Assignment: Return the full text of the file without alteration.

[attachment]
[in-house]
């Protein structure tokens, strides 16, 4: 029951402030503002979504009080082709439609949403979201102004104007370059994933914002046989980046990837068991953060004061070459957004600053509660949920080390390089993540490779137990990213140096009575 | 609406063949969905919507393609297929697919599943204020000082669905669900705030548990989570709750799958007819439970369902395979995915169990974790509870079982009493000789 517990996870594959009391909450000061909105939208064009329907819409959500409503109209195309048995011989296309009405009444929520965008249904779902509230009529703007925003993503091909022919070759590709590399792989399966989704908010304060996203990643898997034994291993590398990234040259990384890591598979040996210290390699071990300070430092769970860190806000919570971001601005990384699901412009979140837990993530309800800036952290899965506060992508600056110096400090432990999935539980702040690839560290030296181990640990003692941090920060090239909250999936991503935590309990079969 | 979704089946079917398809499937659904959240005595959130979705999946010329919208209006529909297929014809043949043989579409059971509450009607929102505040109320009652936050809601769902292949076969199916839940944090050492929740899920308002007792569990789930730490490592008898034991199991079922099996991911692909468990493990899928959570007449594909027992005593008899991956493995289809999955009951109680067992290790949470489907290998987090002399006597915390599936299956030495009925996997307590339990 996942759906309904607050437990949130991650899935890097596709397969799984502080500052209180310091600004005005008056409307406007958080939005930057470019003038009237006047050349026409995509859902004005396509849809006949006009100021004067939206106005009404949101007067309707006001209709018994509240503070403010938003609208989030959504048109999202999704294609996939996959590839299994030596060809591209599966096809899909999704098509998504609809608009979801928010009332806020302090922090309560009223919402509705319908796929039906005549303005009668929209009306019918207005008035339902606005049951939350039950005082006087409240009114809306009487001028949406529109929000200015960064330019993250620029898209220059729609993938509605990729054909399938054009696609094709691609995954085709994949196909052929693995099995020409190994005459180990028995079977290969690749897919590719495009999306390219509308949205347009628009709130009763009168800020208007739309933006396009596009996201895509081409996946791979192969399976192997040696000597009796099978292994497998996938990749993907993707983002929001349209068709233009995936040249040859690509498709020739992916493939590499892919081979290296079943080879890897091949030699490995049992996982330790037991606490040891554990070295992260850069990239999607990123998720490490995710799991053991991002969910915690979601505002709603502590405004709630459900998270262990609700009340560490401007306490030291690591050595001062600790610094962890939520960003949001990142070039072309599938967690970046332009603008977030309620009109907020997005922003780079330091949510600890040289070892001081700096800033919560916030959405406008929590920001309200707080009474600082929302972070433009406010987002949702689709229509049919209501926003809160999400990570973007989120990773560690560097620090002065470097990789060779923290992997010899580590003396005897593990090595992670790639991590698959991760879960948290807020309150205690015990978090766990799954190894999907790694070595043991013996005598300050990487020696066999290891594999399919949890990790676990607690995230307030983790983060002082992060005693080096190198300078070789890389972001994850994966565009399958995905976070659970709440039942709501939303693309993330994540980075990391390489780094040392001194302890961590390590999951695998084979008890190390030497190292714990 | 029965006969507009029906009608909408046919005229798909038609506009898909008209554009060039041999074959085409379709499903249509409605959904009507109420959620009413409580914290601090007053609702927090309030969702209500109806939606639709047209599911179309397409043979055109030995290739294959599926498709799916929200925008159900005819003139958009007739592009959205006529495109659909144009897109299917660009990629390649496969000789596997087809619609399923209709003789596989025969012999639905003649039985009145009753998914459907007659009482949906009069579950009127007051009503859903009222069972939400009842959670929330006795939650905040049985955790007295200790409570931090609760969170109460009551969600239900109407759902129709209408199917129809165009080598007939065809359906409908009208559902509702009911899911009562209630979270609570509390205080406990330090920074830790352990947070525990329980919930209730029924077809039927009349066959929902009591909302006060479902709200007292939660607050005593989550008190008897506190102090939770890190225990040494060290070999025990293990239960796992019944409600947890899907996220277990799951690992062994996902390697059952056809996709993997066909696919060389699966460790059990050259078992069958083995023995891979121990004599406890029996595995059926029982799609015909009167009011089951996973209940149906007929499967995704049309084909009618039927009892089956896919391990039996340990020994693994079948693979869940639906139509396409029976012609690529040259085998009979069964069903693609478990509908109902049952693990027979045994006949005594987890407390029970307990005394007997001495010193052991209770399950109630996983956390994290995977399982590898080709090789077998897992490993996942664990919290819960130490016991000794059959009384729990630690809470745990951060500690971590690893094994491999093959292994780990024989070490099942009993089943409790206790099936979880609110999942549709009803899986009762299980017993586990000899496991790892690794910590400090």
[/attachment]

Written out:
[in-house]
């Protein structure tokens, strides 16, 4: 029951402030503002979504009080082709439609949403979201102004104007370059994933914002046989980046990837068991953060004061070459957004600053509660949920080390390089993540490779137990990213140096009575 | 609406063949969905919507393609297929697919599943204020000082669905669900705030548990989570709750799958007819439970369902395979995915169990974790509870079982009493000789 517990996870594959009391909450000061909105939208064009329907819409959500409503109209195309048995011989296309009405009444929520965008249904779902509230009529703007925003993503091909022919070759590709590399792989399966989704908010304060996203990643898997034994291993590398990234040259990384890591598979040996210290390699071990300070430092769970860190806000919570971001601005990384699901412009979140837990993530309800800036952290899965506060992508600056110096400090432990999935539980702040690839560290030296181990640990003692941090920060090239909250999936991503935590309990079969 | 979704089946079917398809499937659904959240005595959130979705999946010329919208209006529909297929014809043949043989579409059971509450009607929102505040109320009652936050809601769902292949076969199916839940944090050492929740899920308002007792569990789930730490490592008898034991199991079922099996991911692909468990493990899928959570007449594909027992005593008899991956493995289809999955009951109680067992290790949470489907290998987090002399006597915390599936299956030495009925996997307590339990 996942759906309904607050437990949130991650899935890097596709397969799984502080500052209180310091600004005005008056409307406007958080939005930057470019003038009237006047050349026409995509859902004005396509849809006949006009100021004067939206106005009404949101007067309707006001209709018994509240503070403010938003609208989030959504048109999202999704294609996939996959590839299994030596060809591209599966096809899909999704098509998504609809608009979801928010009332806020302090922090309560009223919402509705319908796929039906005549303005009668929209009306019918207005008035339902606005049951939350039950005082006087409240009114809306009487001028949406529109929000200015960064330019993250620029898209220059729609993938509605990729054909399938054009696609094709691609995954085709994949196909052929693995099995020409190994005459180990028995079977290969690749897919590719495009999306390219509308949205347009628009709130009763009168800020208007739309933006396009596009996201895509081409996946791979192969399976192997040696000597009796099978292994497998996938990749993907993707983002929001349209068709233009995936040249040859690509498709020739992916493939590499892919081979290296079943080879890897091949030699490995049992996982330790037991606490040891554990070295992260850069990239999607990123998720490490995710799991053991991002969910915690979601505002709603502590405004709630459900998270262990609700009340560490401007306490030291690591050595001062600790610094962890939520960003949001990142070039072309599938967690970046332009603008977030309620009109907020997005922003780079330091949510600890040289070892001081700096800033919560916030959405406008929590920001309200707080009474600082929302972070433009406010987002949702689709229509049919209501926003809160999400990570973007989120990773560690560097620090002065470097990789060779923290992997010899580590003396005897593990090595992670790639991590698959991760879960948290807020309150205690015990978090766990799954190894999907790694070595043991013996005598300050990487020696066999290891594999399919949890990790676990607690995230307030983790983060002082992060005693080096190198300078070789890389972001994850994966565009399958995905976070659970709440039942709501939303693309993330994540980075990391390489780094040392001194302890961590390590999951695998084979008890190390030497190292714990 | 029965006969507009029906009608909408046919005229798909038609506009898909008209554009060039041999074959085409379709499903249509409605959904009507109420959620009413409580914290601090007053609702927090309030969702209500109806939606639709047209599911179309397409043979055109030995290739294959599926498709799916929200925008159900005819003139958009007739592009959205006529495109659909144009897109299917660009990629390649496969000789596997087809619609399923209709003789596989025969012999639905003649039985009145009753998914459907007659009482949906009069579950009127007051009503859903009222069972939400009842959670929330006795939650905040049985955790007295200790409570931090609760969170109460009551969600239900109407759902129709209408199917129809165009080598007939065809359906409908009208559902509702009911899911009562209630979270609570509390205080406990330090920074830790352990947070525990329980919930209730029924077809039927009349066959929902009591909302006060479902709200007292939660607050005593989550008190008897506190102090939770890190225990040494060290070999025990293990239960796992019944409600947890899907996220277990799951690992062994996902390697059952056809996709993997066909696919060389699966460790059990050259078992069958083995023995891979121990004599406890029996595995059926029982799609015909009167009011089951996973209940149906007929499967995704049309084909009618039927009892089956896919391990039996340990020994693994079948693979869940639906139509396409029976012609690529040259085998009979069964069903693609478990509908109902049952693990027979045994006949005594987890407390029970307990005394007997001495010193052991209770399950109630996983956390994290995977399982590898080709090789077998897992490993996942664990919290819960130490016991000794059959009384729990630690809470745990951060500690971590690893094994491999093959292994780990024989070490099942009993089943409790206790099936979880609110999942549709009803899986009762299980017993586990000899496991790892690794910590400090």